In the future, might exhibitors enter a show not knowing who the judge is:  one from their number being selected by lot.  Sounds bizarre?  It already happens if the judge doesn’t turn up!

And how about taking another idea from the X factor.  The judge goes over each dog and watches it move before announcing whether or not it is ‘sound’.  If it is, it stays in the competition: if it is not it leaves the ring.  When all the dogs have been seen, the spectators vote for the dog they want to win using their mobile phones to a series of assigned numbers The computerised programme automatically places them in order.

Might our criteria for judges have to be drastically revised?  It has become a truism that the easiest job at a championship show is selecting the best of the seven Group winners while every weekend dozens of inexperienced judges award prizes in variety classes and NSC without any problem.

Does it matter?  We see actors and actresses for major West End roles being chosen by votes from the general public, millionaires created by the National Lottery, parliamentarians (surely, people we should be able to trust) in jail for behaving fraudulently, top bankers and businessmen taking home huge salaries and bonuses not just when many of their employees who are providing the service (which creates their income) are earning close to the minimum wage but also when their shareholders make a loss and artists who can command hundreds of thousands of pounds by exhibiting their dirty underwear.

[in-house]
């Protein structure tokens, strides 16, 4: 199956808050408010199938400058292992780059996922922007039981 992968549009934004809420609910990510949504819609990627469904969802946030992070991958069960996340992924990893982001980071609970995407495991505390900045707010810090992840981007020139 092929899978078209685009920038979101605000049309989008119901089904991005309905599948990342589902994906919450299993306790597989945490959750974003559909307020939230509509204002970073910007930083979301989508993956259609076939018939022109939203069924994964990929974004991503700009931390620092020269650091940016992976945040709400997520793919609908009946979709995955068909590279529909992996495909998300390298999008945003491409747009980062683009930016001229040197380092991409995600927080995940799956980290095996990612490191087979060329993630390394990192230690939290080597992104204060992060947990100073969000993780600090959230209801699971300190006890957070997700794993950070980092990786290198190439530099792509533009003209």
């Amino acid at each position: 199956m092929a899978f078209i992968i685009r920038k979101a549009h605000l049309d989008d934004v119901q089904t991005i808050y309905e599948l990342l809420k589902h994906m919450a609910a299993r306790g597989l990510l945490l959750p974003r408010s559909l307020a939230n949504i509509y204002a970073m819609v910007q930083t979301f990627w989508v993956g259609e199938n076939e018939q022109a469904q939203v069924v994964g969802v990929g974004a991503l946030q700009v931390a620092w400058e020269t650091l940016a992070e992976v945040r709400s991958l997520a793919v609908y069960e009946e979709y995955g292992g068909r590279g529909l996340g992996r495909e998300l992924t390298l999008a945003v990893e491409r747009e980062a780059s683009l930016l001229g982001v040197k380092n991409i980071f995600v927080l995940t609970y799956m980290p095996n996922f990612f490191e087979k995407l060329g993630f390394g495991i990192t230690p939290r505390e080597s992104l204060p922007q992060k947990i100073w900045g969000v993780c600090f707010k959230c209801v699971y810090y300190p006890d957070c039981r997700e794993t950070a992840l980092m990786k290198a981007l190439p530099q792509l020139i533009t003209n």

I think anything is possible!

A new brush on an old broom handle at the RSPCA

March 2, 2012

Animal Care College – caring for people caring for animals

RTC Books – brilliant books: new publications including biograpahy, fiction and non-fiction


A reputation once broken may possibly be repaired, but the world will always keep their eyes on the spot where the crack was.’ Bishop Joseph Hall (1574 – 1656)

You have had to hand it to Gavin Grant.  I should like him.  He is a likeable, charming man with an easy-going personality and is something of a rebel too – but I am not comfortable because his ‘causes’ seem to me to come not from deeply held beliefs, but from whatever job is providing his income at the time.  And they are also causes selected to provide him with the high profile which I suspect he craves.

This does not stop him being successful – he is very successful.  He has been a public relations high flyer since the 1970s when he was Organising Secretary of the All-Party Joint Committee against Racism and since that time he has spun (the word is used advisedly) through more jobs than a successful and prolific stud dog has had bitches.

In an interview with PR Week almost exactly seven years ago, Grant explained that he grew up in a politicised household with a passion for sport and, I quote from the article, ‘he quickly learned how to manipulate the media’.